Rich countries have reached record levels of human development, but the poorest countries are in decline

Богатые страны достигли рекордного уровня человеческого развития, но беднейшие страны – в упадке

Ukraine has lost 18 positions in the human potential ranking since 2015 Rich countries have reached record levels of human development, but the poorest countries are in decline Sustainable Development Goals

The effects of war are being felt acutely in Ukraine, with the country’s Human Development Index (HDI) falling to its lowest level since 2004. This is according to the Human Development Report 2023-24, which was released on Wednesday by the United Nations Development Program (UNDP).

The document provides an update on the HDI: this composite measure reflects gross national income (GNI) per capita, educational attainment and life expectancy in each country.

Rising Inequality

The global HDI has reached a record high after sharp declines in 2020 and 2021, but progress has been highly uneven, according to new UNDP estimates. Rich countries have the highest levels of human development, while half of the world’s poorest countries remain below pre-pandemic levels.

“Rising inequality, escalating conflict and unprecedented climate shocks are tearing communities and regions apart. Disinformation and the erosion of trust destroy the social fabric and reduce the space for meaningful public dialogue. Differences are deepening at a time when cooperation is critical to our shared future,” said UN Secretary-General António Guterres in a message marking the release of the report.

Data from human potential

According to the report, the countries with the highest HDI scores are Switzerland, Norway, Iceland, Hong Kong (China), while Sweden and Denmark share fifth place in the ranking. Germany and Ireland are ranked 7th, the UK is 15th and the US is 20th.

Russia and Belarus are also among the countries with a very high level of human development according to the UNDP classification: they are on the 56th and 69th lines, respectively. In addition, Kazakhstan and Georgia are also included in the list of countries with very high HDI.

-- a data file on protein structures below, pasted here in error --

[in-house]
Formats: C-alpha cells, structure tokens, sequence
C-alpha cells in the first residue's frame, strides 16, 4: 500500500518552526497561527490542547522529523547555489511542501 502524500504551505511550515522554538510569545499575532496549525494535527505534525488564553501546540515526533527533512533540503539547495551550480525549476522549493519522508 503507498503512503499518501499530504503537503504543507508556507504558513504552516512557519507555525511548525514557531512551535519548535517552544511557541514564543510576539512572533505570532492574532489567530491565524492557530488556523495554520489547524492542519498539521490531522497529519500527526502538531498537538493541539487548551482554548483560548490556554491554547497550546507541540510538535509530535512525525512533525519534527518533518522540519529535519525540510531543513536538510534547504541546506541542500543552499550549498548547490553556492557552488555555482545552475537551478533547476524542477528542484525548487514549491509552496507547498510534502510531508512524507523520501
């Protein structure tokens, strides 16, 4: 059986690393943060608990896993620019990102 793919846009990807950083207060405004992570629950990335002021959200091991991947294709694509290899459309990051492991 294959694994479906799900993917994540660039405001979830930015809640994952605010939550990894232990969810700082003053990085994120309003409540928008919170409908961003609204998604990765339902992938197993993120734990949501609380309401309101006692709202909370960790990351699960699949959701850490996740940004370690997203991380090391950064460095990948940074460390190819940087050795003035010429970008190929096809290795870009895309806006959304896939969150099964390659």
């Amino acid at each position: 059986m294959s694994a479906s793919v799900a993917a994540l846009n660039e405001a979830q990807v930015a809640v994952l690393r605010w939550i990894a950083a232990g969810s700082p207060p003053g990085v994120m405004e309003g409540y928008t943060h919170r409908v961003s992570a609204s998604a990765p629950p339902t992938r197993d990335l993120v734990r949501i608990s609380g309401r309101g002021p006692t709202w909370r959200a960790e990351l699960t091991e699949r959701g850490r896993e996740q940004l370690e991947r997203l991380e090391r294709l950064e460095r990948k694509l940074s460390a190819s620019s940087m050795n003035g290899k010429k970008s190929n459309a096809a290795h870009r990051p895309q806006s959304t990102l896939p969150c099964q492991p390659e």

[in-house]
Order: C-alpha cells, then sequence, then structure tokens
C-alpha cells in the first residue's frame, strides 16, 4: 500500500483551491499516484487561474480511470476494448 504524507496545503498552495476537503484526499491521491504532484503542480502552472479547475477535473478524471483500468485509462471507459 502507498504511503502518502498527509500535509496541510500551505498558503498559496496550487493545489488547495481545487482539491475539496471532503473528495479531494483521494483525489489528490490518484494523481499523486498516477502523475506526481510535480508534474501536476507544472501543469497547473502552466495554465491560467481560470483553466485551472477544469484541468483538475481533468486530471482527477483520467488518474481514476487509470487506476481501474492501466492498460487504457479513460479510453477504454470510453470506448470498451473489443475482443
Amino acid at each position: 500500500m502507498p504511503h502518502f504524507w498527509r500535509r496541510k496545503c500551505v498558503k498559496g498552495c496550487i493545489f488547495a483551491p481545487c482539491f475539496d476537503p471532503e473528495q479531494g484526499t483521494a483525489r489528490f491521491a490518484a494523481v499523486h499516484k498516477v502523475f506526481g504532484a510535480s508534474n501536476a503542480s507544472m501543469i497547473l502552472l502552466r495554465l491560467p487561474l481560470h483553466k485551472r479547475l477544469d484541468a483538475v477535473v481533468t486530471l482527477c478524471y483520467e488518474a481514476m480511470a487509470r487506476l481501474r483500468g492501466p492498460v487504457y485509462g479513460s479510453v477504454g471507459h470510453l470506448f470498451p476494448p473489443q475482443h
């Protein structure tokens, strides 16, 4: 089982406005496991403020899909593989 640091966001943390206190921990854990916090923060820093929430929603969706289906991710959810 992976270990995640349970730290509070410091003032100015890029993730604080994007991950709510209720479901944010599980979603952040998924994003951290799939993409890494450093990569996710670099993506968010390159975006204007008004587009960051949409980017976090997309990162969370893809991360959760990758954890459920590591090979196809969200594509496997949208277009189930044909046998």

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Ukraine is among the countries with a high level of development, occupying 100th place in the ranking. At the same time, Ukraine has lost 18 positions since 2015. According to UNDP, the country recorded its lowest Index score since 2004.

Among the countries with the lowest HDI values ​​are Somalia, South Sudan, Central African Republic, Niger and Chad. Indicators for the DPRK and Monaco were not estimated due to lack of data.

“The widening human development gap identified in the report shows that two decades of steadily narrowing inequality between rich and poor countries is now being reversed,” said UNDP chief Achim Steiner. He said the lack of collective action to combat climate change, poverty and inequality not only impedes human development, but also exacerbates polarization and further undermines trust in people and institutions around the world.

“The Paradox of Democracy”

The report argues that the promotion of international collective action is hampered by the “paradox of democracy”: while 9 out of 10 people around the world approve democracy, more than half of global survey respondents express support for leaders who act contrary to the democratic process.

Experts point to research showing that countries with populist governments have lower economic growth rates. Fifteen years after a populist government took office, GDP per capita is 10 percent lower than it would have been under a non-populist scenario.

The report also highlights that economic interdependence remains high. The authors note that none of the regions can be self-sufficient, since they all depend on imports of basic goods and services. In addition, there is a further development and complication of global interconnectedness and the formation of global public goods, such as planetary and digital goods.

In this context, multilateral cooperation plays a fundamental role, says UNDP , since bilateral commitments are unable to solve the problems associated with global interconnectedness and the provision of global public goods.


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